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The vegetation occupying a given habitat is called plant community. The community passes through several developmental stages in a definite sequence from simple to complex. The gradual replacement of one type of plant community by another is known as plant succession. E.P. Odum defines plant succession as an orderly process of community change in an unit area.
According to Clements succession is a natural process by which the same locality becomes successfully colonized by different groups of communities. Such an orderly and progressive replacement of one community by another until a stable community called climax community occupies their area is called ecological succession.
The different stages of plant succession taking place at a particular habitat is known as sere. The first plants which appear on the bare habitat are called pioneer plants. After several changes, a habitat becomes occupied by most tolerant species which forms a climax community.
It is a type of succession taking place in an aquatic environment. In a virgin pond, hydrosere starts with a colonization of phytoplanktons and finally reaches a climax forest stage. The different stages of succession are given below.
This is the initial stage of succession. Phytoplanktons, and zooplanktons are the pioneer colonizers. These organisms add large amount of organic matter and nutrients, which settle at the bottom of pond.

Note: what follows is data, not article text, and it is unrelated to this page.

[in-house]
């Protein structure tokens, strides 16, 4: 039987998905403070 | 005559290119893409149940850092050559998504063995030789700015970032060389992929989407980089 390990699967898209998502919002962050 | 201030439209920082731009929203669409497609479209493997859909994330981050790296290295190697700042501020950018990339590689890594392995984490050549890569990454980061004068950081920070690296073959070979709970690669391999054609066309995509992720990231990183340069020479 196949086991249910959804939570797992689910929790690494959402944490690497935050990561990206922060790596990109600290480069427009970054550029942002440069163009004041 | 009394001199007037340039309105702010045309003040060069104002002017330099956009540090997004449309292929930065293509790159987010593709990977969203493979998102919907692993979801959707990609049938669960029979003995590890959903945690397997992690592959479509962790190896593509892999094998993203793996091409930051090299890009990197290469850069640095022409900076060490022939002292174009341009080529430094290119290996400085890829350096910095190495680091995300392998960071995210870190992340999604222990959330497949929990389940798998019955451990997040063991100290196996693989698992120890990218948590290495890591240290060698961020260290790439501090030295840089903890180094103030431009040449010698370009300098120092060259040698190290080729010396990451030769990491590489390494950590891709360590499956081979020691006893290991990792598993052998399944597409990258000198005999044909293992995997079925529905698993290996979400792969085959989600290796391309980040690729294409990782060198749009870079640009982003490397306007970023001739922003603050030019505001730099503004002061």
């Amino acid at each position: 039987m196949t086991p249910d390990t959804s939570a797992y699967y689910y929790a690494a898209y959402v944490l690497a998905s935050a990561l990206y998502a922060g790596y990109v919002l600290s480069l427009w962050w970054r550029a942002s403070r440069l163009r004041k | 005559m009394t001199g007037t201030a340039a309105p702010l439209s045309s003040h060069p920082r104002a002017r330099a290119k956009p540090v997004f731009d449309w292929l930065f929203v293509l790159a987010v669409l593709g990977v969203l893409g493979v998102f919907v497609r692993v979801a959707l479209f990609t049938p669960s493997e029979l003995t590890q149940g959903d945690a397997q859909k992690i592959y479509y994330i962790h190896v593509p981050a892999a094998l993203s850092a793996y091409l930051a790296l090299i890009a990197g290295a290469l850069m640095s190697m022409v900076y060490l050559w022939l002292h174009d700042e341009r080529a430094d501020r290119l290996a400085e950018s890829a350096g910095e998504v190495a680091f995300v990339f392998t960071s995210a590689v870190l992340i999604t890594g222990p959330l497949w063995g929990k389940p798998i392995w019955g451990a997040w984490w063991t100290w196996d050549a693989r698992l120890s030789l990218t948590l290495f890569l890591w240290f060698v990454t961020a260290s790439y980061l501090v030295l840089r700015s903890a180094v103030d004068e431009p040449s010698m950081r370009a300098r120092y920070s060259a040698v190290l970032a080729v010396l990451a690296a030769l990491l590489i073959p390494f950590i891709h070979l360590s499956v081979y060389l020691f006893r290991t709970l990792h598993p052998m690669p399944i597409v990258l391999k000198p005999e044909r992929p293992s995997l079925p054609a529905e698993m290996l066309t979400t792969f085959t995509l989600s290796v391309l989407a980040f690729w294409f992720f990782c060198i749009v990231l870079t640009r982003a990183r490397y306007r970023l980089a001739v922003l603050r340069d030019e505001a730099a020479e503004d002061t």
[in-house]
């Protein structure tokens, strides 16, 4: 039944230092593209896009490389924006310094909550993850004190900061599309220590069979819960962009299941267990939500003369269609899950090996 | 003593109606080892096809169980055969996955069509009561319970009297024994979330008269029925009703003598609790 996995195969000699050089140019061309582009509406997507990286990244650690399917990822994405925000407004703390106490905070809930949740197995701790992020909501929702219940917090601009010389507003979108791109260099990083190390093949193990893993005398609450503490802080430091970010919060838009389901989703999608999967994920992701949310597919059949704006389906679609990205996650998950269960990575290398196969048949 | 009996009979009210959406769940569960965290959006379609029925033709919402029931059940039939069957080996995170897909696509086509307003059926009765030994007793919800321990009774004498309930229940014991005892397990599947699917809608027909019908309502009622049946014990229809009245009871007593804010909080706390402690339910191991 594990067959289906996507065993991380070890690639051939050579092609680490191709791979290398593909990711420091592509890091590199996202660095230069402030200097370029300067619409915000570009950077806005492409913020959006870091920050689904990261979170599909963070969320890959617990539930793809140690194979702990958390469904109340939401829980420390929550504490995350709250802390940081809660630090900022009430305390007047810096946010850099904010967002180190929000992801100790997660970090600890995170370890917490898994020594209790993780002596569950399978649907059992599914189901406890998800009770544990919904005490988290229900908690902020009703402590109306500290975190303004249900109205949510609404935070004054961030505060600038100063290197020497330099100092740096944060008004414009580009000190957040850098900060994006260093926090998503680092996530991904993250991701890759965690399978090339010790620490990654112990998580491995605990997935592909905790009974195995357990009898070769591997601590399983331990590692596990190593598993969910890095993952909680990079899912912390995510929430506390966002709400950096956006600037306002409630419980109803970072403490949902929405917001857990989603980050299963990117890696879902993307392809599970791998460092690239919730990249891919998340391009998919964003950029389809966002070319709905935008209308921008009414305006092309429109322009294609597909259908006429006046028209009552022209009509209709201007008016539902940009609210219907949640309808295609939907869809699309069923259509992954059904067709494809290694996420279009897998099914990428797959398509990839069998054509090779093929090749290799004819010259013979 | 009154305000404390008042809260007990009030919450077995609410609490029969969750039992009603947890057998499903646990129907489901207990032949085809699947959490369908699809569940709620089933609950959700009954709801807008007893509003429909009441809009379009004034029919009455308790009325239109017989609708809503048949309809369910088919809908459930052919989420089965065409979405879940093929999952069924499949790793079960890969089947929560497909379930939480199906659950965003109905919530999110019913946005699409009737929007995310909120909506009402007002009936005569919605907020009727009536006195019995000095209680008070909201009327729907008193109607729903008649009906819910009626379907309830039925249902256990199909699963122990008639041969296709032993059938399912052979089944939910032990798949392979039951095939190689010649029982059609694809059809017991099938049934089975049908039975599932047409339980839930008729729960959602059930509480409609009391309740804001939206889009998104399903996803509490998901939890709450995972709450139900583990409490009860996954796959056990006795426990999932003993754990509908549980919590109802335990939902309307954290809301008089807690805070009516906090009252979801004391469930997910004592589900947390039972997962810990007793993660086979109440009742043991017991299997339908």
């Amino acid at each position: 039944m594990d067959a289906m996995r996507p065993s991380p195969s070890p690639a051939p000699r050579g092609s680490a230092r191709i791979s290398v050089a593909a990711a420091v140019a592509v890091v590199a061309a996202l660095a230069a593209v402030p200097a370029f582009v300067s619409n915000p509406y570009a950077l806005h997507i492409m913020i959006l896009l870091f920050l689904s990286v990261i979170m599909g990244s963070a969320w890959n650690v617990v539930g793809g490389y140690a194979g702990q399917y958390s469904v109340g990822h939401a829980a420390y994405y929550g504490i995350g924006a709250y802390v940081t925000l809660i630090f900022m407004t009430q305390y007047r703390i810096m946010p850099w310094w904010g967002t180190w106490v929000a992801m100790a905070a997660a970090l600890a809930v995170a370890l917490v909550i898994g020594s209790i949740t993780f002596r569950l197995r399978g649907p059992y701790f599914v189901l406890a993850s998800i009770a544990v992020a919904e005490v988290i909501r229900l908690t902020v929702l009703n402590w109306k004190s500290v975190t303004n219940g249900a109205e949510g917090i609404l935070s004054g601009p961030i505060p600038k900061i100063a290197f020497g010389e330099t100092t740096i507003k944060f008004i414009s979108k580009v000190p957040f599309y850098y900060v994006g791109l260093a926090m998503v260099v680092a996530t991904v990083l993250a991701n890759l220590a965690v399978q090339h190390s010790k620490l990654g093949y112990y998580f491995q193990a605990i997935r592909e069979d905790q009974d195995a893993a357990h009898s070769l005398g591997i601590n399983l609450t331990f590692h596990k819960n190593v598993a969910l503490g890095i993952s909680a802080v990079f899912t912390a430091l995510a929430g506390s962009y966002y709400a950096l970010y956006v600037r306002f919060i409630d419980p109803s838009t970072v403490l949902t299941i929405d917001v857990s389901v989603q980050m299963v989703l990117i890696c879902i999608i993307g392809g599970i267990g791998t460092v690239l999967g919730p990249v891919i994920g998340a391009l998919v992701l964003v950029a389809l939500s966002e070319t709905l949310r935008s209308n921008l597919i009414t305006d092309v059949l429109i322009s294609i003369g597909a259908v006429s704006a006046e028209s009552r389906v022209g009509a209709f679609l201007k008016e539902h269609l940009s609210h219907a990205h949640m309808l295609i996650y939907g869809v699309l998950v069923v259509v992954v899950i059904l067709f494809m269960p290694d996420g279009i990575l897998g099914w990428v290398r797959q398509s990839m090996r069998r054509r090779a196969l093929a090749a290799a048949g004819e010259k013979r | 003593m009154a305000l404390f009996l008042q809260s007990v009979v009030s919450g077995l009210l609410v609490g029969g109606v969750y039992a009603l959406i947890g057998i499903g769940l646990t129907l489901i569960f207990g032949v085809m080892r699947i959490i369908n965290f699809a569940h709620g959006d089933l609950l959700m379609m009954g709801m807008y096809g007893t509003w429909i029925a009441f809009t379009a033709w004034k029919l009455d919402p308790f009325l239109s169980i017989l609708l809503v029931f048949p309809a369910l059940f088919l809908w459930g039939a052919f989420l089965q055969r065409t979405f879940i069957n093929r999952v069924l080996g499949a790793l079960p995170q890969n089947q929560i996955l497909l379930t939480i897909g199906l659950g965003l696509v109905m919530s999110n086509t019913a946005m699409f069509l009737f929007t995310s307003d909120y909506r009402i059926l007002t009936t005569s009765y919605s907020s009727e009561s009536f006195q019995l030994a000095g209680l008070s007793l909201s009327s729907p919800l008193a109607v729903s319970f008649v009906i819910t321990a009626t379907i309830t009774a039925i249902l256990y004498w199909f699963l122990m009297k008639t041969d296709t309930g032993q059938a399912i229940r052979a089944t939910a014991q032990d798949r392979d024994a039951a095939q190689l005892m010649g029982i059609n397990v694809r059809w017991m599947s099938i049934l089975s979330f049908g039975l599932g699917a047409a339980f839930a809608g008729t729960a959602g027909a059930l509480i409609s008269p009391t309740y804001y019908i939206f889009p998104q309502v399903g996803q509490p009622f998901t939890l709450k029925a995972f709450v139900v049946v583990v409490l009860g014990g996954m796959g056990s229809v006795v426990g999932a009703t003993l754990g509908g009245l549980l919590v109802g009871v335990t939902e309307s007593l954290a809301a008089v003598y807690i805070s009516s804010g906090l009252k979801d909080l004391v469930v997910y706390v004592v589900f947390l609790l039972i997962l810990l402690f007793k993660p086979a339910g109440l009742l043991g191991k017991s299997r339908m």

As a result of death and decomposition of phytoplanktons a soft mud develops at the bottom of pond. This new habitat now becomes suitable for the growth of rooted hydrophytes like Myriophyllum, Elodea, Hydrilla, Potomogetan, Vallisneria, Utricularia etc. These plants further build up the substratum. This new habitat now replaces these plants giving way to another type of plants of floating types.
In the beginning the submerged and floating plants grow intermingled but very soon the submerged plants are replaced completely. The habitat becomes changed chemically as well as physically. The dead remains of plants are deposited at the bottom. The substratum rises up in vertical direction. The important plants of this stage are Nelumbium, Trapa, Pistia, Nymphaea andLimnanthemum.
This stage is also known as 'amphibious' stage as the plants of this community are rooted but most parts of their shoots remain exposed to air, species of Scirpus, Typha, Sagittaria and Phragmites etc. are chief plants of this stage. Their rhizomes form a dense vegetation. The water level is very much reduced and becomes unsuitable for growth of these amphibious species.
Further decrease in water level changes the nature of substratum. Species of some Cyperaceae and Gramineae such as Carex, Juncus, Cyperus and Eleocharis colonise the area to form marsh or swamp. Thus mesic conditions approach the area and marshy vegetation disappear gradually.
In the beginning some shrubs and later medium sized trees form open vegetation or woodland. These plants produce more shade. They render the habitat more dry. The prominent plants of woodland community are species of Butea, Acacia, Cassia, Terminalia, Salix, Cephalanthus etc.
This is the climax community invaded by several trees. In tropical climate with heavy rainfall there develop tropical rain forests. In temperate regions, mixed forest of Almus, Acer and Quercus are formed.
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